It’s tempting to read too much into stories like this.  Legal debates (and non-legal debates, obv.) often get reified into their polar categories, with aficionados of each side claiming that an anecdote illustrates the truth of their preferred camp (“I told you law was ir/relevant!”).  I want to resist this temptation here, first by pointing out that (again, obv.) this single anecdote can’t do sweeping analytical work, but also by stressing that it shows at most that law is marginal, but not irrelevant.  Perhaps Weird Al’s success in gaining permission for his parodies is due in large part to the owners’ knowledge that he’s likely entitled to parody them anyway, so resistance would be futile (though it should be observed that Al was doing this well before Campbell adumbrated parody’s status as a favored category of use in 1994).  And perhaps the outrage about Gaga’s initial response was due to her denying Al what was perceived to be his entitlement at law.  So the players in the Gaga saga may not have been explicitly conducting themselves in the shadow of law, but law may have been lurking in the shadows in ways that are not obvious.

Finally, it’s also tempting to conclude that when a story like this works out for the best, that it’s more evidence that social norms tend to produce normatively attractive outcomes.  But this, too, would be premature, I think.  In this case, the screaming cacophony of the internet pushed in favor of, and may have helped achieve, what seems like the right result (under law certainly, and probably also normatively).  But this sanguine story shouldn’t lead us to be uncritically enthusiastic about the wisdom of cyber-crowds.  One sobering note is that the many posters who excoriated Lady Gaga got their facts exactly wrong.  If her official story is true (and I have no reason to think it's not), Gaga never actually denied permission for “I Perform This Way,” but you won’t see any retractions from the brave anonymous posters who were calling for her scalp before getting all the information. This isn’t to suggest that the collective voice of the internet is inevitably bad, either, but only that it has no intrinsic moral valence.  This voice is a powerful force, like gravity or desire, and like those other natural forces can be directed at bad as well as good ends.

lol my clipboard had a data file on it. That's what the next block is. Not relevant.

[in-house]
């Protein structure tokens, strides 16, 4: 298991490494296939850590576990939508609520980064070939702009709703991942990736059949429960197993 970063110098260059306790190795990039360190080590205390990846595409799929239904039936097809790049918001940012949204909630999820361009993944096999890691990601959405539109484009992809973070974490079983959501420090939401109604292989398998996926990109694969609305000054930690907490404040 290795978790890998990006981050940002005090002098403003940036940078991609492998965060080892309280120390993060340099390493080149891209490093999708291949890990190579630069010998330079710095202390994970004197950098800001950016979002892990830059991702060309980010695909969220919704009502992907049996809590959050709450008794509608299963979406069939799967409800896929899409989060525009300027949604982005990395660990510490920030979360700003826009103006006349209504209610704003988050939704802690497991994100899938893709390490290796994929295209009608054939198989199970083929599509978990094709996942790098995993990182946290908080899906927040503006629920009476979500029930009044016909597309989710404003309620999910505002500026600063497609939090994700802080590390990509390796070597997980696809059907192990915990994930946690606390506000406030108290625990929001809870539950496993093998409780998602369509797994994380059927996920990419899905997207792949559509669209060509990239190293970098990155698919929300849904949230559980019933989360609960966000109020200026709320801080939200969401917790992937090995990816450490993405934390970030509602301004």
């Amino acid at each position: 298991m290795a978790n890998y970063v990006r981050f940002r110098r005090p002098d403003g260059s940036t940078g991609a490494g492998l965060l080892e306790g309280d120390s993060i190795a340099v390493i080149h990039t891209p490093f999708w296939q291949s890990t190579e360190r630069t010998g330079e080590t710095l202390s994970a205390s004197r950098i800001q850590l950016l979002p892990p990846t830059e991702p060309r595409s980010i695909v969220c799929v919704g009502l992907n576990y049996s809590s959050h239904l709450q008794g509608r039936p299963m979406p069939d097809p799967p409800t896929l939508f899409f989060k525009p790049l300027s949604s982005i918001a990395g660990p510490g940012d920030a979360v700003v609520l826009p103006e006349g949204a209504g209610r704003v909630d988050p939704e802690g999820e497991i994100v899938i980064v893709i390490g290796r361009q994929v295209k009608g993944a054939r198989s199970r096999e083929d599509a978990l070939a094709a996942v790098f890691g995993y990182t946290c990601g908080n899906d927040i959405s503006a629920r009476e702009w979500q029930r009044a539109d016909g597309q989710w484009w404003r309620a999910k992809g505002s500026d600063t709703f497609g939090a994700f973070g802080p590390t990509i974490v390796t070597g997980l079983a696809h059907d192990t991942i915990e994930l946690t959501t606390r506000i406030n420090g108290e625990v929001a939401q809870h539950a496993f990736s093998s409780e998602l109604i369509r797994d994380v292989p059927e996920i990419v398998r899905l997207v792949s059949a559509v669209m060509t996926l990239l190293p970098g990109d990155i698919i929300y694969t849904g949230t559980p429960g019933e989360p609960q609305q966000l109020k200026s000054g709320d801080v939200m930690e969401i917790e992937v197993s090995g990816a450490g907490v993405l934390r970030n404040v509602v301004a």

Posted by Dave_Fagundes on April 21, 2011 at 08:16 PM in Culture, Intellectual Property | Permalink

TrackBack

TrackBack URL for this entry:
https://www.typepad.com/services/trackback/6a00d8341c6a7953ef01538e0c28dd970b

Listed below are links to weblogs that reference The Gaga Saga as a law-and-norms story:

Comments

Patrick: Thanks! Chris and Dotan's paper does play a big role in my article, though I have a slightly different take on how norms emerge than they do.

Shag: I'd like to take this opportunity to publicly clarify that I do not feel anything like "adulation" for Lady Gaga, though I do admire her willingness to do all manner of crazy crap. My use of "Lady G" was just a way to change up the way I refer to her in the interest of stylistic variation.